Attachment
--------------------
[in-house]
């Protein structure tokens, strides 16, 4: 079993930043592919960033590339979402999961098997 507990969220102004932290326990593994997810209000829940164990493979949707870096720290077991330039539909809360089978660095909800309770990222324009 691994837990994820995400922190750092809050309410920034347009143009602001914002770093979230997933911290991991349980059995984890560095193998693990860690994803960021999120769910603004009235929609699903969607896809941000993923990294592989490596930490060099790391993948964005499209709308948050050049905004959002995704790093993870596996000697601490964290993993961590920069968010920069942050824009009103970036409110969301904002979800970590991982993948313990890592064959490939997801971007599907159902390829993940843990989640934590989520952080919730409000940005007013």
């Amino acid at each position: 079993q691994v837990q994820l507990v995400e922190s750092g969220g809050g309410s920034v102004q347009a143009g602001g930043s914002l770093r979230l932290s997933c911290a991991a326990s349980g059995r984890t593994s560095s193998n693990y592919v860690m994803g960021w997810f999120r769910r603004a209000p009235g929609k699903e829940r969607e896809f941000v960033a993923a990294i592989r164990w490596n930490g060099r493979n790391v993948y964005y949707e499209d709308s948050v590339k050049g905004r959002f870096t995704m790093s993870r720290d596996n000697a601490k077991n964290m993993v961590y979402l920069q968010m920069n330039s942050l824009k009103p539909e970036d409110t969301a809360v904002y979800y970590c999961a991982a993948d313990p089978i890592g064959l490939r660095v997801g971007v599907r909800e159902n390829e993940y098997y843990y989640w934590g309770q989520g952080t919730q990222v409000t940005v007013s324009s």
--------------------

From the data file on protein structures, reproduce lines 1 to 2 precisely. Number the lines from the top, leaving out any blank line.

[in-house]
């Protein structure tokens, strides 16, 4: 079993930043592919960033590339979402999961098997 507990969220102004932290326990593994997810209000829940164990493979949707870096720290077991330039539909809360089978660095909800309770990222324009 691994837990994820995400922190750092809050309410920034347009143009602001914002770093979230997933911290991991349980059995984890560095193998693990860690994803960021999120769910603004009235929609699903969607896809941000993923990294592989490596930490060099790391993948964005499209709308948050050049905004959002995704790093993870596996000697601490964290993993961590920069968010920069942050824009009103970036409110969301904002979800970590991982993948313990890592064959490939997801971007599907159902390829993940843990989640934590989520952080919730409000940005007013």